17 Sep 2008 14:02:00 GMT
Up to 3 million people risk starvation in Haiti following back-to-back storms that have wiped out large swathes of agriculture, an aid agency has warned.
Aid workers fear the devastation could also spark more unrest in Haiti where violent protests over spiralling food prices rocked the country earlier this year and triggered the government's fall in April.
"In the next two months the situation will become more and more acute," ActionAid country director Raphael Yves Pierre said. "The risk of food riots is very imminent."
He estimated the loss of crops meant 2 to 3 million people could face starvation in Haiti - the poorest country in the western hemisphere - where over half the population survives on less than a $1 a day.
Christian Aid's country representative Prospery Raymond said the whole of the Artibonite valley had been flooded, which is where 80 per cent of Haitian rice is grown. Many families have also lost livestock.
"Rice crops were destroyed near the point of harvesting, which can only put the price of this staple food even further out of the reach of many families," he added.
"I am very worried that we will see rioting in various parts of the country over the next few weeks as people grow frustrated with the speed of the government response."
Oxfam spokesperson Kristie Van de Wetering said colleagues in Cape Haitian in the north were reporting that food prices had already doubled.
She said flooding had also submerged a key bridge in the south, preventing trucks transporting agricultural produce from reaching the capital Port-Au-Prince. Drivers had been seen throwing food away because it was spoiling.
Four storms - Fay, Gustav, Hanna and Ike - have hammered Haiti since mid-August, killing hundreds of people and affecting hundreds of thousands more.
But the deluge and lack of infrastructure have made it hard to deliver relief to many of the worst affected places, including the port city of Gonaives, where people had to scramble onto roofs as the waters rose.
Aid workers said tens of thousands of people were huddled in shelters with no food, water, sleeping mats or latrines.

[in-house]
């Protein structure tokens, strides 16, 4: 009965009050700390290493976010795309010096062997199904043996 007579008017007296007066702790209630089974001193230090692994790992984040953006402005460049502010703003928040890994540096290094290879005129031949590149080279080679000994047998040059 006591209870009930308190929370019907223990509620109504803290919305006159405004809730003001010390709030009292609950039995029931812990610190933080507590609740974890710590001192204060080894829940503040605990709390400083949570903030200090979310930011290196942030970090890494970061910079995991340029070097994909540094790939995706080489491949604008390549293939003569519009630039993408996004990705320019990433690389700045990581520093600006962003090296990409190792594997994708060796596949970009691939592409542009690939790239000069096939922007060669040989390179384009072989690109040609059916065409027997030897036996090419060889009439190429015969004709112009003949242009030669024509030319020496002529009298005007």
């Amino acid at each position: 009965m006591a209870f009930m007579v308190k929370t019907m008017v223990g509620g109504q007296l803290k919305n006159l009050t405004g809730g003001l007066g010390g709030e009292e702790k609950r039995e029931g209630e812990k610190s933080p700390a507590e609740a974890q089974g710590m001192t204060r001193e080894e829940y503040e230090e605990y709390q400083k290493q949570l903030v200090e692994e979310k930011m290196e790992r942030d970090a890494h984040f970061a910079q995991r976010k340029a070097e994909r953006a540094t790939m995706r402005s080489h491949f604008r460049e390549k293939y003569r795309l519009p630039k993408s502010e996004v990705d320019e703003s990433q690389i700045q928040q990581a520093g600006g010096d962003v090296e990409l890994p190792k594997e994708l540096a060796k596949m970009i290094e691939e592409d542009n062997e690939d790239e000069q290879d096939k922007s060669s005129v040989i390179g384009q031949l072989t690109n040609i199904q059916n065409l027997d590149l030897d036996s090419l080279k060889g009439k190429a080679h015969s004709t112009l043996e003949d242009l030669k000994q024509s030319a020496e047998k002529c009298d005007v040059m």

The only way of getting relief into Gonaives is by helicopter or boat, when the sea is calm enough.
The flooding has also destroyed bridges and submerged roads in many other parts of the country.
Aid workers warned violence could erupt among survivors unless supplies arrived fast. Oxfam's Van de Wetering described the situation on the ground as very tense and precarious.
Matt Marek, head of programmes in Haiti for the American Red Cross, said the damage to infrastructure was far wore than that caused by Tropical Storm Jeanne in 2004 when 3,000 people died in Gonaives.
"If people do not have (anything) desperation is going to cause people to possibly act violently and cause more insecurity," he added.
"We have a population that have already experienced a lot of hardship ... In the long run this is going to add to the misery of the global food crisis that people have been experiencing."
Marek expected the death toll from the recent storms to rise significantly as news came in from communities that had been cut off by the flooding.
He said the storms were particularly devastating because Haiti - a country long plagued by chronic political instability and violence - had shown signs of turning a corner.
"You get two years of progress and all of a sudden you get whacked by some natural disaster. And this is not just two steps back - it's four, five, six steps back after one step forward," he said.
[ Any views expressed in this article are those of the writer and not of Reuters. ]